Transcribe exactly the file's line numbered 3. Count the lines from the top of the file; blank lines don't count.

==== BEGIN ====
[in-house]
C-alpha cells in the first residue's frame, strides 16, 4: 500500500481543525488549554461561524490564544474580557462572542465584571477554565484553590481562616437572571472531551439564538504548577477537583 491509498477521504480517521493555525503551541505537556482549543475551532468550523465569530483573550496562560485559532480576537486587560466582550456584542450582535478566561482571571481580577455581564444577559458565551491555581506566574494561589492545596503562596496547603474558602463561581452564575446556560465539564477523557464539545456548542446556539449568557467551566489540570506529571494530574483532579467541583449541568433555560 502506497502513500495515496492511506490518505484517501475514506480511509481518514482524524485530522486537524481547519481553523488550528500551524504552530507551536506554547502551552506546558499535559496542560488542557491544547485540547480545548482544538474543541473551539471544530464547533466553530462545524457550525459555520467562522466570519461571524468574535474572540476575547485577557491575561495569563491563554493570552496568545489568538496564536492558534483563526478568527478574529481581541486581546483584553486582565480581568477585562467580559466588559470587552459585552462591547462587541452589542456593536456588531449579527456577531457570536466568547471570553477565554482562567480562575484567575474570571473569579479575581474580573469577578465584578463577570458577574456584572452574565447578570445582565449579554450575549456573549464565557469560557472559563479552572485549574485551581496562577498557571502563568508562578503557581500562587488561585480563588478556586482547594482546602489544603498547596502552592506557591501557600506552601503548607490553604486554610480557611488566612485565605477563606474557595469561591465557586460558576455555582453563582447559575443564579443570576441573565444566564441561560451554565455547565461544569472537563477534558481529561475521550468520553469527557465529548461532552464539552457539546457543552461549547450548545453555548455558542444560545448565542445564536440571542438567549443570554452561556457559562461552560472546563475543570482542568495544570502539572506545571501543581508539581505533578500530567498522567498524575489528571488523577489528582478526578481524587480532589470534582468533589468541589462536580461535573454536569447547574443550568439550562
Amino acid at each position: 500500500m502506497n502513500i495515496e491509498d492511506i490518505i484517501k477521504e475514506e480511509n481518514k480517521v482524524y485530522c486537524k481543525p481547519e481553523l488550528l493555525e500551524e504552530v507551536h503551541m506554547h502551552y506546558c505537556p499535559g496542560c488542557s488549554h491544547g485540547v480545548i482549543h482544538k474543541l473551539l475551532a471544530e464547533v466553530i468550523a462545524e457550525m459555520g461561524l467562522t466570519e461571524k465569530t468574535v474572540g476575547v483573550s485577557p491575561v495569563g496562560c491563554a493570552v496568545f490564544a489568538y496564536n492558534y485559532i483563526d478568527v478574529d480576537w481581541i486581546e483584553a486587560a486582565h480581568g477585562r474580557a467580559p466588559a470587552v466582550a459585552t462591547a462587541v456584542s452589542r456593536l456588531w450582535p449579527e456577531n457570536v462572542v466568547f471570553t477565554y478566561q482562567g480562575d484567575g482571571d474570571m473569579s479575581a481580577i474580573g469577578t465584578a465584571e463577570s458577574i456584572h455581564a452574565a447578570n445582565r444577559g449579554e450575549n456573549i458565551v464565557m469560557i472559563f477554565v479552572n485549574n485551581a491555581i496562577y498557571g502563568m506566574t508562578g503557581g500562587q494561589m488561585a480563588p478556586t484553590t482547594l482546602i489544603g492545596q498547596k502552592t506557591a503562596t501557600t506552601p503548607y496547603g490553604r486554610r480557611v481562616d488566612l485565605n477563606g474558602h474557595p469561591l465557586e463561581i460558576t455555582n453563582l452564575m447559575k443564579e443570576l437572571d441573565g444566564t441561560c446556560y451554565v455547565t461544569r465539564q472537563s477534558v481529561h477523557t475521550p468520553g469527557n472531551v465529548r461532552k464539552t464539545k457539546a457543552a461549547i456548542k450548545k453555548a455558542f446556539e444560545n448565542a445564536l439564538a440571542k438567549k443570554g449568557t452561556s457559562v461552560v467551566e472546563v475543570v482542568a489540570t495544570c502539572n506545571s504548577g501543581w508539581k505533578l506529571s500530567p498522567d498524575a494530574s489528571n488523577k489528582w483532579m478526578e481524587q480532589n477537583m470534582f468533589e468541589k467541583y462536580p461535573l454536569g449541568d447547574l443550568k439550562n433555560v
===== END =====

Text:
Amino acid at each position: 500500500m502506497n502513500i495515496e491509498d492511506i490518505i484517501k477521504e475514506e480511509n481518514k480517521v482524524y485530522c486537524k481543525p481547519e481553523l488550528l493555525e500551524e504552530v507551536h503551541m506554547h502551552y506546558c505537556p499535559g496542560c488542557s488549554h491544547g485540547v480545548i482549543h482544538k474543541l473551539l475551532a471544530e464547533v466553530i468550523a462545524e457550525m459555520g461561524l467562522t466570519e461571524k465569530t468574535v474572540g476575547v483573550s485577557p491575561v495569563g496562560c491563554a493570552v496568545f490564544a489568538y496564536n492558534y485559532i483563526d478568527v478574529d480576537w481581541i486581546e483584553a486587560a486582565h480581568g477585562r474580557a467580559p466588559a470587552v466582550a459585552t462591547a462587541v456584542s452589542r456593536l456588531w450582535p449579527e456577531n457570536v462572542v466568547f471570553t477565554y478566561q482562567g480562575d484567575g482571571d474570571m473569579s479575581a481580577i474580573g469577578t465584578a465584571e463577570s458577574i456584572h455581564a452574565a447578570n445582565r444577559g449579554e450575549n456573549i458565551v464565557m469560557i472559563f477554565v479552572n485549574n485551581a491555581i496562577y498557571g502563568m506566574t508562578g503557581g500562587q494561589m488561585a480563588p478556586t484553590t482547594l482546602i489544603g492545596q498547596k502552592t506557591a503562596t501557600t506552601p503548607y496547603g490553604r486554610r480557611v481562616d488566612l485565605n477563606g474558602h474557595p469561591l465557586e463561581i460558576t455555582n453563582l452564575m447559575k443564579e443570576l437572571d441573565g444566564t441561560c446556560y451554565v455547565t461544569r465539564q472537563s477534558v481529561h477523557t475521550p468520553g469527557n472531551v465529548r461532552k464539552t464539545k457539546a457543552a461549547i456548542k450548545k453555548a455558542f446556539e444560545n448565542a445564536l439564538a440571542k438567549k443570554g449568557t452561556s457559562v461552560v467551566e472546563v475543570v482542568a489540570t495544570c502539572n506545571s504548577g501543581w508539581k505533578l506529571s500530567p498522567d498524575a494530574s489528571n488523577k489528582w483532579m478526578e481524587q480532589n477537583m470534582f468533589e468541589k467541583y462536580p461535573l454536569g449541568d447547574l443550568k439550562n433555560v